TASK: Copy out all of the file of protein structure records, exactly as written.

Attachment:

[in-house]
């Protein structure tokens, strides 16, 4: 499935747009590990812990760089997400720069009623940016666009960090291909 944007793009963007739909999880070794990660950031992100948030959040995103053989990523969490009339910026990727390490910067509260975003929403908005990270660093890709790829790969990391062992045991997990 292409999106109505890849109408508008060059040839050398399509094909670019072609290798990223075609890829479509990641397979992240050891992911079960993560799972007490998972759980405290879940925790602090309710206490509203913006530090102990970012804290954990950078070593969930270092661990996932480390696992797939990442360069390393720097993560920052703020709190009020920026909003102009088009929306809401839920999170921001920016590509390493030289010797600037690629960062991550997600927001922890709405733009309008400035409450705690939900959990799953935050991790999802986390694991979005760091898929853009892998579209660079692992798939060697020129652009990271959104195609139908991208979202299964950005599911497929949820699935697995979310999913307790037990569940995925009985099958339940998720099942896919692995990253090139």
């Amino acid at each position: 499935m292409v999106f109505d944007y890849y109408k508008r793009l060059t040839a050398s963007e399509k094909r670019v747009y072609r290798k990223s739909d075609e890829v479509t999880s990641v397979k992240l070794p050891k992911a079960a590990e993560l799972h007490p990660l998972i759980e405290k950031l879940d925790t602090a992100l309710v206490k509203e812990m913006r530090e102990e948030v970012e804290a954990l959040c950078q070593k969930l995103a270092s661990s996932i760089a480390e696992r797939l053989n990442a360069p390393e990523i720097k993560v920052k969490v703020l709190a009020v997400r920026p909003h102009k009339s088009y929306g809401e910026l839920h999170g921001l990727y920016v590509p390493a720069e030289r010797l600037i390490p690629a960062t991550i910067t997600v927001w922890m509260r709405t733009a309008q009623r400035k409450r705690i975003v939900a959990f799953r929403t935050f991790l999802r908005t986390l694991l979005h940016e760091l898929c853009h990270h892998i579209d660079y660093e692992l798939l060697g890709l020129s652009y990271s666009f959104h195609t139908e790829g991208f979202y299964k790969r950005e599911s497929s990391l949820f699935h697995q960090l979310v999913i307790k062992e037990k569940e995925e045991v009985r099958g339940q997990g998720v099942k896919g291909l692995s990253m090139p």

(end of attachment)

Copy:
[in-house]
């Protein structure tokens, strides 16, 4: 499935747009590990812990760089997400720069009623940016666009960090291909 944007793009963007739909999880070794990660950031992100948030959040995103053989990523969490009339910026990727390490910067509260975003929403908005990270660093890709790829790969990391062992045991997990 292409999106109505890849109408508008060059040839050398399509094909670019072609290798990223075609890829479509990641397979992240050891992911079960993560799972007490998972759980405290879940925790602090309710206490509203913006530090102990970012804290954990950078070593969930270092661990996932480390696992797939990442360069390393720097993560920052703020709190009020920026909003102009088009929306809401839920999170921001920016590509390493030289010797600037690629960062991550997600927001922890709405733009309008400035409450705690939900959990799953935050991790999802986390694991979005760091898929853009892998579209660079692992798939060697020129652009990271959104195609139908991208979202299964950005599911497929949820699935697995979310999913307790037990569940995925009985099958339940998720099942896919692995990253090139």
């Amino acid at each position: 499935m292409v999106f109505d944007y890849y109408k508008r793009l060059t040839a050398s963007e399509k094909r670019v747009y072609r290798k990223s739909d075609e890829v479509t999880s990641v397979k992240l070794p050891k992911a079960a590990e993560l799972h007490p990660l998972i759980e405290k950031l879940d925790t602090a992100l309710v206490k509203e812990m913006r530090e102990e948030v970012e804290a954990l959040c950078q070593k969930l995103a270092s661990s996932i760089a480390e696992r797939l053989n990442a360069p390393e990523i720097k993560v920052k969490v703020l709190a009020v997400r920026p909003h102009k009339s088009y929306g809401e910026l839920h999170g921001l990727y920016v590509p390493a720069e030289r010797l600037i390490p690629a960062t991550i910067t997600v927001w922890m509260r709405t733009a309008q009623r400035k409450r705690i975003v939900a959990f799953r929403t935050f991790l999802r908005t986390l694991l979005h940016e760091l898929c853009h990270h892998i579209d660079y660093e692992l798939l060697g890709l020129s652009y990271s666009f959104h195609t139908e790829g991208f979202y299964k790969r950005e599911s497929s990391l949820f699935h697995q960090l979310v999913i307790k062992e037990k569940e995925e045991v009985r099958g339940q997990g998720v099942k896919g291909l692995s990253m090139p």